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How to Frame a Deck for an Oval Above Ground Pool

By Mark Morris

Even the most veteran of weekend warriors may blanch at the thought of an oval deck, with all its mysterious mitered angles and odd-sized pieces. Well, fear no more. As with most things mathematical, there is a straightforward, step-by-step method. To keep things simple, "dek-block" floating piers have been substituted for the hole digging and concrete work usually associated with setting deck posts.

Measure Your Pool

Measure the distance of both straight sides and width at beginning of curve-diameter, probably 12, 14 or 16 feet. We'll use a pool 10 feet across for example.

Multiply diameter measurement by 3.14. Divide this in half. (10 x 3.14=31.4 divided by 2 = 15.52 or 15 feet, 6 inches) That is the outside measurement-circumference of the round end of your pool.

Decide how deep your deck should be from pool to outside rail. Add this measurement for each side to diameter, multiply by pi and divide by two. (e.g., 10 + 6 feet on each side = 22 x 3.14 = 69.8 divided by two = 34.54) This is the outside circumference of the round ends of your deck.

Building the Sides

Make a rectangle of 2-by-6-inch treated lumber the length of the pools straight edge and as wide as the depth of your deck. Attach it to four 4-by-4-inch posts, one inside each corner, at desired height using 3-inch lagbolts. Attach one post centered on each long edge. Use joist hangers and 1 1/4-inch treated deck screws to add 2-by-6 joists every 16 inches, perpendicular to pool.

Place one dek-block under each post. Level per manufacturer's instructions. Cut posts, using circular saw, on pool side even with top of frame; cut outside posts to length when adding rail.

Repeat steps 1 and 2 for opposite side.

Building the Ends

Divide pool end circumference by 9. Round up to nearest inch. (e.g., 15 feet 6 inches divided by 9 rounded up to nearest inch = 21 inches), subtract 3 inches; using a power miter (rent if you don't own) cut 9 pieces 2 by 6, on edge, with outside to outside 10 degree miters, with cuts angled away from center at each end. Repeat with outside deck circumference (e.g., 34.54 divided by 9 rounded up = 46 inches) Build trapezoid frame--a wedge shape with a flat nose--from 2 by 6 using one short mitered piece and one long. Cut sides same as short side of rectangles from last section. (e.g., 72 inches) Attach, overlapping mitered pieces. (e.g., 46 inches tapering to 21 inches, 72-inch sides)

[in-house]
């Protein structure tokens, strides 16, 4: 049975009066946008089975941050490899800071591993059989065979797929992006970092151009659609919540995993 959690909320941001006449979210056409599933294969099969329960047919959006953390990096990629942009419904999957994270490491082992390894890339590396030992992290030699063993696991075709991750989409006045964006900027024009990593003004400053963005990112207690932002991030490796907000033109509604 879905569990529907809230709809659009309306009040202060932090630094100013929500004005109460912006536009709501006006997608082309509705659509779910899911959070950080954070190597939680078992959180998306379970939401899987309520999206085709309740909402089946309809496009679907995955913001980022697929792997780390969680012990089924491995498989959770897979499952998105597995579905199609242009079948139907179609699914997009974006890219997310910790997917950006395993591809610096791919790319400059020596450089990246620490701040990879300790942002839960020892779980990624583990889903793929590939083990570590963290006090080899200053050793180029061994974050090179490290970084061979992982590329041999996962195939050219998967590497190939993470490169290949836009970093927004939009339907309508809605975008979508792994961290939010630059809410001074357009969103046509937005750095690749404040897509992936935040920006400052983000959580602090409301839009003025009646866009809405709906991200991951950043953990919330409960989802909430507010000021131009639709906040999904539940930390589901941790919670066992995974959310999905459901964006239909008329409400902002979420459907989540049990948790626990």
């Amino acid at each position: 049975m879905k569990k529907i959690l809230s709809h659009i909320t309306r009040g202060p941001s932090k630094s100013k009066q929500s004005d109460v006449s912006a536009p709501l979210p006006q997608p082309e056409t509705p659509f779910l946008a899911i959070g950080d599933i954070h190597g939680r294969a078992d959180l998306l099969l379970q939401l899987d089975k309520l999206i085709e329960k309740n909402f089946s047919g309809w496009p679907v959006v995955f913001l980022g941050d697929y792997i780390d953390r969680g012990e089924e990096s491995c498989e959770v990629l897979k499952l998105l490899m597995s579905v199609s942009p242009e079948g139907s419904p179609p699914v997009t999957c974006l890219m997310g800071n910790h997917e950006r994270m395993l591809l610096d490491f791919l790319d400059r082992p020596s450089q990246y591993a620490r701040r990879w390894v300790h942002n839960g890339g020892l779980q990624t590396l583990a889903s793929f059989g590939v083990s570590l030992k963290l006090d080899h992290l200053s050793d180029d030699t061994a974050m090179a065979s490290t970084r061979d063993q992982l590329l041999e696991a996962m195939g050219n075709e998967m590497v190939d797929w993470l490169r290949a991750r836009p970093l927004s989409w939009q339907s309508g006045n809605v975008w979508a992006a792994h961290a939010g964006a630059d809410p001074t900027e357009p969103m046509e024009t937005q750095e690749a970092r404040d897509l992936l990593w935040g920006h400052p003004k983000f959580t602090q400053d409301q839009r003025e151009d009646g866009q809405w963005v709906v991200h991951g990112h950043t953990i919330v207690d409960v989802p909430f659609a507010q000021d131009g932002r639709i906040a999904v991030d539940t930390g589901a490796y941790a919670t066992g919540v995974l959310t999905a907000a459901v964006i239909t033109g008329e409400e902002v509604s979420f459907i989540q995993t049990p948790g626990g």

Build nine trapezoids, attach with bolts, nuts and washers starting from one end of side rectangle. Leg same as rectangles. Add sections and adjust before adding two cross members, evenly spaced, in each trapezoid.

Repeat Steps 1 and 2 for opposite end. Add decking, prefab stair stringers and railings for a finished splash deck.This method also works for round pools, just exclude side rectangles.


Things You Will Need

  • Tape measure
  • 2-by-6-inch treated lumber
  • 4-by-4 treated posts
  • Dek-post floating piers
  • 3-inch lagbolts
  • Joist hangers
  • Cordless drill
  • 1 1/4-inch treated deck screws
  • Circular saw
  • Miter saw, powered if possible


  • Get the free plans from deckplans.com for inspiration.


  • Measure twice, cut once.


About the Author


Mark Morris started writing professionally in 1995. He has published a novel and stage plays with SEEDS studio. Morris specializes in many topics and has 15 years of professional carpentry experience. He is a voice, acting and film teacher. He also teaches stage craft and lectures on playwriting for Oklahoma Christian University.